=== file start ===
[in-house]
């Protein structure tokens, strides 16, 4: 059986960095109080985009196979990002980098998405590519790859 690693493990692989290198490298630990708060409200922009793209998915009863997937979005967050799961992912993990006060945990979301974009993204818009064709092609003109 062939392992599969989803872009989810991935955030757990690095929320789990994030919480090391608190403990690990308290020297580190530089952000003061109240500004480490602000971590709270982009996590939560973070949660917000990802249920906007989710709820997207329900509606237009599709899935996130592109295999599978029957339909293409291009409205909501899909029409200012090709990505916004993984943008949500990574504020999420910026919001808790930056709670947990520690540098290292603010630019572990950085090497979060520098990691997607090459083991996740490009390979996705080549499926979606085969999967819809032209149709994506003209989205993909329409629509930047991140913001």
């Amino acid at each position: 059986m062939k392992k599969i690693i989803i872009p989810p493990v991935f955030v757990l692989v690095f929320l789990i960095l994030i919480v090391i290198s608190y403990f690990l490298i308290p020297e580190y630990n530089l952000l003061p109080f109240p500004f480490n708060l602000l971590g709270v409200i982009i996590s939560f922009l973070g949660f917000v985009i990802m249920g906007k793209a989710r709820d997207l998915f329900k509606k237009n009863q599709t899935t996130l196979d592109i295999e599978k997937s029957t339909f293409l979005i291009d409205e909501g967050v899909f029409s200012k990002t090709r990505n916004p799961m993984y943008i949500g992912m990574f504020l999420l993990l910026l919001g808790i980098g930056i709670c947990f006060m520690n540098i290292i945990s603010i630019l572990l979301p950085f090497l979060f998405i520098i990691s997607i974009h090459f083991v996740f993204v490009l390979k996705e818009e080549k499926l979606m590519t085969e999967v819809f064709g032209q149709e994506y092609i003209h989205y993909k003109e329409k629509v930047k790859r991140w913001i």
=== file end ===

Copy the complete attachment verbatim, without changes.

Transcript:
[in-house]
């Protein structure tokens, strides 16, 4: 059986960095109080985009196979990002980098998405590519790859 690693493990692989290198490298630990708060409200922009793209998915009863997937979005967050799961992912993990006060945990979301974009993204818009064709092609003109 062939392992599969989803872009989810991935955030757990690095929320789990994030919480090391608190403990690990308290020297580190530089952000003061109240500004480490602000971590709270982009996590939560973070949660917000990802249920906007989710709820997207329900509606237009599709899935996130592109295999599978029957339909293409291009409205909501899909029409200012090709990505916004993984943008949500990574504020999420910026919001808790930056709670947990520690540098290292603010630019572990950085090497979060520098990691997607090459083991996740490009390979996705080549499926979606085969999967819809032209149709994506003209989205993909329409629509930047991140913001």
């Amino acid at each position: 059986m062939k392992k599969i690693i989803i872009p989810p493990v991935f955030v757990l692989v690095f929320l789990i960095l994030i919480v090391i290198s608190y403990f690990l490298i308290p020297e580190y630990n530089l952000l003061p109080f109240p500004f480490n708060l602000l971590g709270v409200i982009i996590s939560f922009l973070g949660f917000v985009i990802m249920g906007k793209a989710r709820d997207l998915f329900k509606k237009n009863q599709t899935t996130l196979d592109i295999e599978k997937s029957t339909f293409l979005i291009d409205e909501g967050v899909f029409s200012k990002t090709r990505n916004p799961m993984y943008i949500g992912m990574f504020l999420l993990l910026l919001g808790i980098g930056i709670c947990f006060m520690n540098i290292i945990s603010i630019l572990l979301p950085f090497l979060f998405i520098i990691s997607i974009h090459f083991v996740f993204v490009l390979k996705e818009e080549k499926l979606m590519t085969e999967v819809f064709g032209q149709e994506y092609i003209h989205y993909k003109e329409k629509v930047k790859r991140w913001i």